One thing I really loved was the level up segment of Vigil: The Longest Night. After battling enough baddies, Leila will gain enough experience and level up, allowing players to put a skill point towards unlocking a new skill, be it in swords, axes, or general abilities like jumping higher, etc. This will come in handy during the NewGame+ mode, which starts players back at the beginning with everything they’ve learned along the way, allowing previously inaccessible areas to finally be explored. Coupled with the random savepoints and minimal amount of items and gold given throughout, Vigil: The Longest Night reminded me of how great games of the PS2 era felt. Although Vigil: The Longest Night has the body and soul of a classic 2D sidescrolling metroidvania from the SNES era, it has the mind of a PS2 exploration/adventure game akin to Onimusha. I was looking at a SNES love letter, but it felt a lot more like the PS2 games that defined my teenage years — a perfect marriage of two incredibly strong generations.
I’ve saved my surprise favorite for last — the music. Oh, that music! It’s such a shame that the baroque rock style has kind of died down, because those elements are so fantastic when applied to the interactive video game medium. I’m happy to report that Vigil: The Longest Night brings this back with a vengeance, legitimately forcing me to listen to my favorite Japanese visual kei bands after setting down the controller to continue the vibes. My favorite was probably the Mad Pale Raven battle music, that baroque / speed metal combo an absolute banger that does not quit set against one of the coolest level design in the game. *chef’s kiss*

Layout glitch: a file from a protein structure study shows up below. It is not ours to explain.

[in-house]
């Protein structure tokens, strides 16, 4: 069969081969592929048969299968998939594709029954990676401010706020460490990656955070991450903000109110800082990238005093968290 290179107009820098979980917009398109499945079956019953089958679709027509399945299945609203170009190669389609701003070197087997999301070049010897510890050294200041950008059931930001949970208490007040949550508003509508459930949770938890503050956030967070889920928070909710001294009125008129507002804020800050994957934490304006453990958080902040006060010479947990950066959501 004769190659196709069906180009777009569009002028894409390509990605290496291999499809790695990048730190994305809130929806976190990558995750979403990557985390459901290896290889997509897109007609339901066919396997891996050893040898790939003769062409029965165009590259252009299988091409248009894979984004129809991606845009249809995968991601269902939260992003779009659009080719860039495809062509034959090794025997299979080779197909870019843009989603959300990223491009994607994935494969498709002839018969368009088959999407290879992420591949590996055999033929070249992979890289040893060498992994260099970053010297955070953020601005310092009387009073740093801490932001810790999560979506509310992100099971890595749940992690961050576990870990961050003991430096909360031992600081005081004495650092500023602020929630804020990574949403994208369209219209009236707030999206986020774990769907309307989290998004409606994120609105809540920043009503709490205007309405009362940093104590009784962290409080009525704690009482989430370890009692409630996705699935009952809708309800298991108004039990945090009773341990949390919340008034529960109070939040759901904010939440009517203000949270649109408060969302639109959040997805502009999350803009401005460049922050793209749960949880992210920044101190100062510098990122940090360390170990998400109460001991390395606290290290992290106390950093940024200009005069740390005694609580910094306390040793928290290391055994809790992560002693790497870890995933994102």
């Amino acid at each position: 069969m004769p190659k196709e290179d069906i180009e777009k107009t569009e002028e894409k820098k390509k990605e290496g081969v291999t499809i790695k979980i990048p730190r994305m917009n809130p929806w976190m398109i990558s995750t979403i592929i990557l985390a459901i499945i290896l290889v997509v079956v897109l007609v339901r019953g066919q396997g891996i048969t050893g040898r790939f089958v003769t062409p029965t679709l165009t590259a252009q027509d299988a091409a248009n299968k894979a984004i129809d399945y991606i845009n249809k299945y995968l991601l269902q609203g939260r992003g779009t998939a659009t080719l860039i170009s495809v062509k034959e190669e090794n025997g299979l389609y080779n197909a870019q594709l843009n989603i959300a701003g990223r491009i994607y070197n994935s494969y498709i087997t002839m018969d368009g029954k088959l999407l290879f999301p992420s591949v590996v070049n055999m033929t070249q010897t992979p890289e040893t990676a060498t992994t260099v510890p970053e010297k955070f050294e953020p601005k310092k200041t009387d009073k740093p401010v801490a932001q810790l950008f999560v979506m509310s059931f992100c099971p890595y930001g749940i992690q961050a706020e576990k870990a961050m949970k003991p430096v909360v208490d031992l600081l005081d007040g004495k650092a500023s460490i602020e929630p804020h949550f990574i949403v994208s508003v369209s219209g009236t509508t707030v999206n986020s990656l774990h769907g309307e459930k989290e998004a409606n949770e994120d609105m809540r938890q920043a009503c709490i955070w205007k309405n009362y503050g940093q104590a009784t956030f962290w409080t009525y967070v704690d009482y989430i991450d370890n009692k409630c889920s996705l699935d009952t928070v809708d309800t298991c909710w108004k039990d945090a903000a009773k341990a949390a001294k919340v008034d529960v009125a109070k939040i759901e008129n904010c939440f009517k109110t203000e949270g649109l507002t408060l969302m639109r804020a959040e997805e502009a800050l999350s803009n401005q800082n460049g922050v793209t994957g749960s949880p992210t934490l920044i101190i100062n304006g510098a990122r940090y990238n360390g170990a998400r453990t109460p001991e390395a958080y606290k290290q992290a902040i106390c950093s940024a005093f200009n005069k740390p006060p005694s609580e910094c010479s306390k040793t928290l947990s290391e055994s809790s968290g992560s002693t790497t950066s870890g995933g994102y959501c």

Vigil: The Longest Night has something for everyone, but, again, hardcore retro fans are probably going to get the most out of this one. I say this because there are a lot of little things here and there that relative newcomers to the genre might strike as a negative but older fans will hardly scoff at. For one, localization issues are slight, but noticeable — you can tell this was not translated by a native English speaker. Additionally, the full story isn’t easily given, rather earned by searching every nook and cranny, even going back to previously cleared areas after unlocking new skills that enable better exploration. Items are also hard to access throughout the game, as they’re stored with one NPC instead of at save points scattered throughout, meaning planning your items carefully becomes part of the strategy. Again, hardcore fans of the genre may consider this par for the course, but these could certainly throw off some players not accustomed to such elements.
Recommending Vigil: The Longest Night is incredibly simple: if you’re a fan of Metroidvanias and you loved Salt and Sanctuary, you can’t afford to pass this one up. With a stunning art style and design that delivers all the right spooky notes and diverse boss battle tactics, Vigil: The Longest Night has my vote for one of the greatest hidden gems of 2020. Retro-gaming fans who adore Castlevania must add this title to their library as soon as possible for some familiar gameplay with a fresh feel. Pick up Vigil: The Longest Night today to “uncover the truth behind the eternal darkness, Leila’s mysterious sister, and the eldritch horrors that stalk her in a world that has forgotten daylight.”
Final Verdict: 4/5
Available on: Switch, PC (reviewed); Publisher: Another Indie; Developer: Glass Heart Games; Players: 1; Release Date: October 14, 2020; MSRP: $21.99
Editor’s note: This review is based on a copy of Vigil: The Longest Night given to HeyPoorPlayer by the publisher.